Day At The Track

Marlborough Club rallies against threat

08:46 PM 31 Jan 2019 NZDT
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Waterlea Racecourse
Waterlea Racecourse is half owned by the Marlborough Racing Club, and half by the Marlborough Harness Racing Club.
Ricky Wilson / Stuff Photo

A horse racing club has been left reeling and bewildered after its national authority revealed plans to stop racing at the Blenheim racecourse.

New Zealand Thoroughbred Racing (NZTR) has described Waterlea Racecourse as "no longer required" from this year, and said the Marlborough Racing Club should race at Riccarton Park instead.

The NZTR Venue Plan, released this week, revealed plans to stop racing at nearly half the country's courses by 2030, following Racing Minister Winston Peters' Messara report last August, which recommended selling off tracks across the country to save the "deeply distressed industry".

Club president Eric Bowers said the news came as a shock, as the Messara report said the Waterlea Racecourse deserved a refurbishment.

"It is a bit disappointing. We were one of the ones that was supposed to be staying open," Bowers said.

"But it's all open to negotiation, and we will be making a submission against it. They're happy to visit us and have a look at things, so I'm sure we can put something together that might change their mind."

The plan said Marlborough had a lack of horses and relied on North Island horses at its meetings.

It did not mention the venue's condition or facilities, but said many venues suffered from a lack of investment in recent years, and struggled to comply with health and safety regulations.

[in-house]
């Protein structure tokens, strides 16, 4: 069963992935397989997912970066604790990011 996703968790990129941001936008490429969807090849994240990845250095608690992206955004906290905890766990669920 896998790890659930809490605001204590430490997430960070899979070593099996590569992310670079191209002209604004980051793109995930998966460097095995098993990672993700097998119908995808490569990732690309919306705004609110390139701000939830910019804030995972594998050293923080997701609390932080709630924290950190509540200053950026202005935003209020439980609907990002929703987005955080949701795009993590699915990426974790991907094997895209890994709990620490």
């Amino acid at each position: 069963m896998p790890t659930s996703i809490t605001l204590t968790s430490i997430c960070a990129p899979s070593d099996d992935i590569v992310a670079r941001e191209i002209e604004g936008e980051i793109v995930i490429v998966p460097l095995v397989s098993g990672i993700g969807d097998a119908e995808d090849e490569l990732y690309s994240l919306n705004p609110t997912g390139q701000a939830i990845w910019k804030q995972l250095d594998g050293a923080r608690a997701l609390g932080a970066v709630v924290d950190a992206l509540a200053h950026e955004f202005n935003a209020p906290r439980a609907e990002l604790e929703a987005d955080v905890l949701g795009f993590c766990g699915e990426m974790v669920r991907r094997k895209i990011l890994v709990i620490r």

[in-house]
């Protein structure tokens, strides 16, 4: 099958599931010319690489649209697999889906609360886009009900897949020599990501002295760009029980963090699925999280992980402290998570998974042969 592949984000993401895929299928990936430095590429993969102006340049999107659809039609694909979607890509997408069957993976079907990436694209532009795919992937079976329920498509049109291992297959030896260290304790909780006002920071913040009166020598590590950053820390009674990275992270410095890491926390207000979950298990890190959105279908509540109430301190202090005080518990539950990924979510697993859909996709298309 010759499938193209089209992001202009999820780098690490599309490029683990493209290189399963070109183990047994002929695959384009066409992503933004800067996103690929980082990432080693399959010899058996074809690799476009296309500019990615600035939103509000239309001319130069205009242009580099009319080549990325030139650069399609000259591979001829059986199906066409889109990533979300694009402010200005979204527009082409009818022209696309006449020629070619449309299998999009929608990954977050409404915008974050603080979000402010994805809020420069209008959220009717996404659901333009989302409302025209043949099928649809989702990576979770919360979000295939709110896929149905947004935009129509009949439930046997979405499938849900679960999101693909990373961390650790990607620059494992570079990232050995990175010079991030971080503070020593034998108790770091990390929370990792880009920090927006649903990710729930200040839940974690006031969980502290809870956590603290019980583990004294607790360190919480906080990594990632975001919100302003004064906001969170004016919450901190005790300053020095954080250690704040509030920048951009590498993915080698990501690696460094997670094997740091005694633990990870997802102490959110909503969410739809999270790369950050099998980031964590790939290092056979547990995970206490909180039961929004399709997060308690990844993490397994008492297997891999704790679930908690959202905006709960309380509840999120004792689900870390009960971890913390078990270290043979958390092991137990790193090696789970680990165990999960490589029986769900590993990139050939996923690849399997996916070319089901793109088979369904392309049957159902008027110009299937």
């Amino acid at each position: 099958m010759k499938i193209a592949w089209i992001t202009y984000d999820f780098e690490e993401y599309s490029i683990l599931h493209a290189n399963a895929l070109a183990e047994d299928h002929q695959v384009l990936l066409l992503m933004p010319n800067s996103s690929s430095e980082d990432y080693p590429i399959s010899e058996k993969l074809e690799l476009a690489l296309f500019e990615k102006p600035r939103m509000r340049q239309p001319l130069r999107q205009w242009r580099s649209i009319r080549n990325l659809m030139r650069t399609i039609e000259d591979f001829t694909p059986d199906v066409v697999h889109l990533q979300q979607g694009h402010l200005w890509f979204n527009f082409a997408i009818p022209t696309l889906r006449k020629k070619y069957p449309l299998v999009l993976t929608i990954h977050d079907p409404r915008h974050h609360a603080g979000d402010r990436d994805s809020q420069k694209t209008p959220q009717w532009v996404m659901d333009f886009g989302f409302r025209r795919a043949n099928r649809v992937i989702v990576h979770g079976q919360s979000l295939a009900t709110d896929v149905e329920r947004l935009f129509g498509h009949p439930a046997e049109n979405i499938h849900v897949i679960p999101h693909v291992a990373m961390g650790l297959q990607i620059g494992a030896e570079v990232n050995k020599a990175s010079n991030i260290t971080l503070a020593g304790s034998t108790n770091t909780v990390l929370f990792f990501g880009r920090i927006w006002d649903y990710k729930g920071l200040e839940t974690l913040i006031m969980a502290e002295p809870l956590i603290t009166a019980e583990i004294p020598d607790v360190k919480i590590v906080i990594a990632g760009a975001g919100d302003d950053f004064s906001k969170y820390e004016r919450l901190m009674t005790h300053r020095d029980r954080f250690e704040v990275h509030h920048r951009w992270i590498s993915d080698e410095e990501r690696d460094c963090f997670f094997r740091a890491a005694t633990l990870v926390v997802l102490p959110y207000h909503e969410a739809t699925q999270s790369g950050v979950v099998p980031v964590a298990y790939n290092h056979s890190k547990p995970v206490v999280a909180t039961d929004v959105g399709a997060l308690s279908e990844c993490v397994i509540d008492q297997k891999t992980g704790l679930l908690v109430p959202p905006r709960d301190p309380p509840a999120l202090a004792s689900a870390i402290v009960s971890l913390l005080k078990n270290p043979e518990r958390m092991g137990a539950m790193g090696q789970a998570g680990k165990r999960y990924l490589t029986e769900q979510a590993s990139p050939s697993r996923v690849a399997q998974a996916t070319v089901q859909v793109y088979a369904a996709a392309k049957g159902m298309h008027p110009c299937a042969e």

"We can sit and do nothing, but in 10 years' time, when racing has withered on the vine, we will all be culpable for its demise," the report said.

"Competition and technology have combined to marginalise racing to the extent that it no longer holds the same position in the Kiwi psyche as it once did."

Bowers said Waterlea Racecourse was "a great grass track" with "pretty good" stables and was due to celebrate its centenary next January.

Members were currently fixing a leak in the grandstand roof but generally, repair jobs were "nothing major".

The club owned 50 per cent of the land and buildings, shared with the Marlborough Harness Racing Club.

The harness racing club was not affected by the report as it had its own national racing authority, but it was unclear what would happen to the venue if the other club sold its share.

Marlborough Mayor John Leggett would not say if he believed the club should continue racing at the site, saying it was something for the club to decide.

If the racecourse closed altogether, Leggett said he expected most of the land to become residential.

"We've got plans to develop the residential area out toward the northwest, so it would be good to keep as many parks and green spaces as we can. But that is well down the track, and ultimately the land owners would have the final say."

The Ministry of Education had unsuccessfully approached the clubs about buying half the racecourse for the co-location of Marlborough Girls' and Boys' Colleges in 2016.

Ministry head of education infrastructure service Kim Shannon said the plan would not change the decision to build on McLauchlan St, announced in December.

NZTR's final decision about Waterlea Racecourse was likely to take "some months", and the ministry would not delay the co-location project to see what happened, she said.

"Planning has commenced on how to best deliver modern, and fit-for-purpose, facilities to support students in Marlborough."

Submissions about the NZTR plan close on March 19.

Waterlea Racecourse is half owned by the Marlborough Racing Club, and half by the Marlborough Harness Racing Club.
 

 

SCOTT HAMMOND / STUFF PHOTO
Marlborough Harness Racing Club vice president Mike Rangi, left, and Marlborough Racing Club president Eric Bowers at Waterlea Racecourse.
 

 

SCOTT HAMMOND / STUFF PHOTO
The clubs are currently fixing a leak in a grandstand roof.

By Jennifer Eder

Reprinted with permission of The Marlborough Express

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